Later, when a user attempts to log into the VM system, the credentials supplied by the user are sent to the authentication system using NTLM or Kerberos. Once the credentials are accepted, the VM system will apply the privileges stored in the VM database for that user.
A second approach is to natively integrate with Active Directory using the Active Directory in Application Mode (AD/AM) capability that comes with Windows .Net erver 2003. This enables the VM application to have its own instance of a directory service with schema extensions and built-in attributes but still participate in the security structure of the Active Directory domain. Naturally, the services that support this capability must run on a Microsoft-technology-based server. This provides a tightly integrated directory product for Microsoft-directory-committed organizations. A significant advantage of this approach is that Active Directory groups can be used to grant privileges in the VM system rather than creating an internal set of roles or user groups. The disadvantage is that you may be committed to the Active Directory platform.

RADIUS and TACACS+

In a more network-centric environment, RADIUS is a very common protocol option. It is an old method typically used for dial-in systems. However, the protocol is no less useful for network equipment. With RADIUS and TACACS+ , however, the user ID must be entered into the VM system since no directory service is provided. This user ID must exactly match that which is expected by the authentication server. The most significant difference between RADIUS and TACACS+ is the use of UDP versus TCP, respectively. TCP has the security advantage of being able to communicate with an authenticating source without spoofing since there is a handshake process in the protocol.
Some vendors of network authentication products go so far as to support RADIUS, LDAP, Kerberos, TACACS+, and other methods. These authentication products are able to effectively “glue” together various authorities and protocols, allowing a variety of methods to be employed.
Changing from one authentication method to another can be difficult, depending on the implementation. To avoid complications in the future, select a method from the beginning and stay with it.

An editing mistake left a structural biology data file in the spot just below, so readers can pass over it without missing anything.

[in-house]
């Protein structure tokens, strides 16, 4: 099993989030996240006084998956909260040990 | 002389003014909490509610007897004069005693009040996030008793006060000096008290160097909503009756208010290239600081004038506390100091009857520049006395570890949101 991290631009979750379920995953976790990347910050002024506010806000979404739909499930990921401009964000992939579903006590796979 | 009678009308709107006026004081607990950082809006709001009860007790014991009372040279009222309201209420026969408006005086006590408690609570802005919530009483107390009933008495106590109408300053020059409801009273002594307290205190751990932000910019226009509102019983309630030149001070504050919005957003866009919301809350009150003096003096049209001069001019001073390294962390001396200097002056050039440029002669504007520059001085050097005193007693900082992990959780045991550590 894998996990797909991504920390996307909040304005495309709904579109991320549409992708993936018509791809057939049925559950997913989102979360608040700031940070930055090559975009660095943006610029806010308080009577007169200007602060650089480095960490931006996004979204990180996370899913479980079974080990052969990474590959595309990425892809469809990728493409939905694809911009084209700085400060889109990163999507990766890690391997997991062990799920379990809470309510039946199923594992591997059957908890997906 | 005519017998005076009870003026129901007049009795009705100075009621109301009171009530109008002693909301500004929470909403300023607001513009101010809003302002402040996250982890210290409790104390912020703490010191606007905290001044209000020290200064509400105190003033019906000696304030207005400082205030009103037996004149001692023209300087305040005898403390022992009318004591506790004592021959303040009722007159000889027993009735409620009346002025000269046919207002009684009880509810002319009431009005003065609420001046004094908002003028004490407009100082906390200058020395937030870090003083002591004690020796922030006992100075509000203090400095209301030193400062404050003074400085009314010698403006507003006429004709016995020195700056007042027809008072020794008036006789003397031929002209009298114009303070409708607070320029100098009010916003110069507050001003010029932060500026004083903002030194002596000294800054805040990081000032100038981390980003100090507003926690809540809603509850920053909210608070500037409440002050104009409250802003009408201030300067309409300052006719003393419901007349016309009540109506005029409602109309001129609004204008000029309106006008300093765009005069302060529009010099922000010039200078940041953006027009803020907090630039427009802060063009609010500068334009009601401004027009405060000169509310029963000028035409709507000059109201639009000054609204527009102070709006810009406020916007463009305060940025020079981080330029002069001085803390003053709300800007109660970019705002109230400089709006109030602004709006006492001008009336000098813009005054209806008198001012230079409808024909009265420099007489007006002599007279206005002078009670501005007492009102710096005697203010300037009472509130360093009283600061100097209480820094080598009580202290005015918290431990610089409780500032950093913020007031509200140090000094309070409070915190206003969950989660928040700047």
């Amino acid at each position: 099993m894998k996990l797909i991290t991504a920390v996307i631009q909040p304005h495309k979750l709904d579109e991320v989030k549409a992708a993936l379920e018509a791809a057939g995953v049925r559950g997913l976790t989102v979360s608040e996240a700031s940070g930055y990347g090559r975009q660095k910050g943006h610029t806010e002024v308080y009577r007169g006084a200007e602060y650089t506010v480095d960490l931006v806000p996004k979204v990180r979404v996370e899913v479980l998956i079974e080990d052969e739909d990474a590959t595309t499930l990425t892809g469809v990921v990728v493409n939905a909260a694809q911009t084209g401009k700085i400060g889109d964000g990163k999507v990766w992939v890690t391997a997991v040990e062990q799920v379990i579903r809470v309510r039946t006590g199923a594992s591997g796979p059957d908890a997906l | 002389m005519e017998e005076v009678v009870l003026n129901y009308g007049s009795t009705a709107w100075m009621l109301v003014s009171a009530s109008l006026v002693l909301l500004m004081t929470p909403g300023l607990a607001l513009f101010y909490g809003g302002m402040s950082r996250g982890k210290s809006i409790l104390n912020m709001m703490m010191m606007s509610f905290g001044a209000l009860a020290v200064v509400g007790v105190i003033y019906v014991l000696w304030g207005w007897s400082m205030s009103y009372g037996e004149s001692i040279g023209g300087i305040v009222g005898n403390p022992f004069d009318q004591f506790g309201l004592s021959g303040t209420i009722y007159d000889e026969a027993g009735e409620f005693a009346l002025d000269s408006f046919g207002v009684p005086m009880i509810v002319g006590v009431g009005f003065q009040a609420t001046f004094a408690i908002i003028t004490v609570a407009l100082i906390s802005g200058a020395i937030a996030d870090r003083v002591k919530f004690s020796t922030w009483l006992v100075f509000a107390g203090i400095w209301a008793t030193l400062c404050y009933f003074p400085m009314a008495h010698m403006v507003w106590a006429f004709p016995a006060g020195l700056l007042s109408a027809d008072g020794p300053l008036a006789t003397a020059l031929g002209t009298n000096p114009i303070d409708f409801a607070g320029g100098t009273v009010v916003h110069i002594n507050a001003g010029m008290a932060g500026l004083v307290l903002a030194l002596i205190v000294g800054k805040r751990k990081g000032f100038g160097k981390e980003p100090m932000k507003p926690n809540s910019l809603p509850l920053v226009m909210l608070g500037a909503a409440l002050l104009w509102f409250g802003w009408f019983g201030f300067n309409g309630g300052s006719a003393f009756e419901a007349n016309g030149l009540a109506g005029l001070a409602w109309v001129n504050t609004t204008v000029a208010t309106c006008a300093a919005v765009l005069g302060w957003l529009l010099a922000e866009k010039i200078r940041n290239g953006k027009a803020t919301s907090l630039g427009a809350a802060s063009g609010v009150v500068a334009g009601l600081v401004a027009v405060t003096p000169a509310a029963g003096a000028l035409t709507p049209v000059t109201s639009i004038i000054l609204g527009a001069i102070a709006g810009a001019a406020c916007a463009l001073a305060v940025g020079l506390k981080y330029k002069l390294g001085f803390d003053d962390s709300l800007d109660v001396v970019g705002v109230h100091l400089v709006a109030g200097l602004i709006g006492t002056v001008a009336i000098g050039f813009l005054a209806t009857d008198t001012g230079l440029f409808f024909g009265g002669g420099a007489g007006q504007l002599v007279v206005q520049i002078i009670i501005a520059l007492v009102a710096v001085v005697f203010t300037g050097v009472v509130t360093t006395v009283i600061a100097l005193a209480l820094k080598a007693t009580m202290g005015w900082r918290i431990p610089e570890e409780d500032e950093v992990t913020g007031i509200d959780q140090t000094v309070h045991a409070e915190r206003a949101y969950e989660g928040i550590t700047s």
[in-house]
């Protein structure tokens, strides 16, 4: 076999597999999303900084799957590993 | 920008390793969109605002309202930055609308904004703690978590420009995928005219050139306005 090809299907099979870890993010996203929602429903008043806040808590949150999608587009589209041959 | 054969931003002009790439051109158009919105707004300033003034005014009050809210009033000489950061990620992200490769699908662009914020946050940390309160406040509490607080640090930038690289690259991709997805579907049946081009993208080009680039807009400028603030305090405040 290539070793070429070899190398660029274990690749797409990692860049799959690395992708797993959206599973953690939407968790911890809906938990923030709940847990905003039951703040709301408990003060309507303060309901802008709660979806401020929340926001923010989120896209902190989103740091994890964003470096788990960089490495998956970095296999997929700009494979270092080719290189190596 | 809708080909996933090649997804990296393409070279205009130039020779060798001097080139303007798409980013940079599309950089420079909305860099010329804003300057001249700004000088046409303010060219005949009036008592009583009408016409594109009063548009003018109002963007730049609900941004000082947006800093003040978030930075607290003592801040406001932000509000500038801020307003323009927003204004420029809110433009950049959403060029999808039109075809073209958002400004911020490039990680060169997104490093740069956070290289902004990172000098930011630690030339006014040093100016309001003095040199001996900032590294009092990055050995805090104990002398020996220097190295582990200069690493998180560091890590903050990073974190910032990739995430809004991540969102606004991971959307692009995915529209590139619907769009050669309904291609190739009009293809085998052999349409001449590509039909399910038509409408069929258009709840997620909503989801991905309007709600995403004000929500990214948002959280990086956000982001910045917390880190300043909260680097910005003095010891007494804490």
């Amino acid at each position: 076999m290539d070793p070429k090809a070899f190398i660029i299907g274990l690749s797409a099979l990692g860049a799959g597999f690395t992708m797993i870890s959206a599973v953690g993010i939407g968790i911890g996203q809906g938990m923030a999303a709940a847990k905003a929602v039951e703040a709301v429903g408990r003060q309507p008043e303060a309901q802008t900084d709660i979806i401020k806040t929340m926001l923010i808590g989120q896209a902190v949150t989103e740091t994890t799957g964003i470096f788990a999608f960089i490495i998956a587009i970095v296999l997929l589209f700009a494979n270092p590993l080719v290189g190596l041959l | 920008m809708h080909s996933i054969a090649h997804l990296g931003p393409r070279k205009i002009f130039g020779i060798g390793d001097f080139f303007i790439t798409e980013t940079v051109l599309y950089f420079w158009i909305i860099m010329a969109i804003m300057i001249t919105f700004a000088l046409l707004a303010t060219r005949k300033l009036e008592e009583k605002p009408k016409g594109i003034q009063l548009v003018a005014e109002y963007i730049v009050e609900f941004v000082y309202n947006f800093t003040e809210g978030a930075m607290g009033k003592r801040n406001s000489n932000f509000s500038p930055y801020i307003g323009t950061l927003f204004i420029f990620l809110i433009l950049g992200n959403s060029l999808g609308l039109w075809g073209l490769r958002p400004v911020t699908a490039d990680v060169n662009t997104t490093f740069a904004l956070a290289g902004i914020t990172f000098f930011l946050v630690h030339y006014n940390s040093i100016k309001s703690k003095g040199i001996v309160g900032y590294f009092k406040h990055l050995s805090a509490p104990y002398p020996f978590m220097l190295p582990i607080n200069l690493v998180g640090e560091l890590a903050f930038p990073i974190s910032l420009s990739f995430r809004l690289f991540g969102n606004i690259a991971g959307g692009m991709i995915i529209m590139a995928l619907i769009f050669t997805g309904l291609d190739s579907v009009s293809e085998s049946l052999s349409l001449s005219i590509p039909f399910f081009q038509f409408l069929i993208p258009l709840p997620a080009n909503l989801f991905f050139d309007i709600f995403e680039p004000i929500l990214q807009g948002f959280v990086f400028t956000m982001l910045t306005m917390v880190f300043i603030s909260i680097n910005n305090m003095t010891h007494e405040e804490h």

Authorization

Authorization capabilities should be able to meet the various roles you have planned for operations. This is one key reason that requirements must be defined prior to beginning the RFP process. One of those requirements is a definition of who will perform what functions and what capabilities are needed. Role-based access control is the mechanism that will have to be vetted during the selection process. You should consider some of the following capabilities:
  • Separation by network: Some users will be permitted only to take actions against certain networks. Local IT personnel in Mumbai should not be able to examine any vulnerability reports for Chicago, for example. Scan parameters should not be modifiable by anyone except the VM administrator.
  • Actions: Closer to the definition of a role, there are the specific activities to be performed, such as defining a network or administering IP ranges.
  • Running reports: Many people are likely to be able to perform this function. Being able to generate a report is fundamental.
  • Conducting a scan: Few people should be able to conduct a scan. Active scanning capabilities are potentially disrupting to operations, and therefore should remain in the custody of those who are qualified to assess the impact on the network and the need for current audit results.
  • Maintaining the health of the overall system and available audit parameters: The parameters of audits should rarely be tampered with unless extensive testing has been done. Adding TCP ports or additional checks can impact the entire scanning schedule. Only a few people should be able to make changes to this. These people likely have a combination of security and compliance roles.
A good way to document authorization requirements is with a permissions grid. This grid should indicate the capabilities across the top and the roles down the side. See Table 1 for an example. Where a particular function can be performed, a “Y” or “N” is indicated. If access type is specified, then an “R” and/or a “W” are specified for “Read” and “Write,” respectively.
Table 1: Permissions Grid Example 
ROLE/CAPABILITY
REPORT
SCAN
SCHEDULE
MAINTENANCE
PARAMETERS
System administrator
N
N
Y
Y
R
Local IT
Y
N
N
N
N
Regional security manager
Y
N
N
N
N
Global security
Y
Y
Y
N
RW
Global compliance
Y
N
N
N
R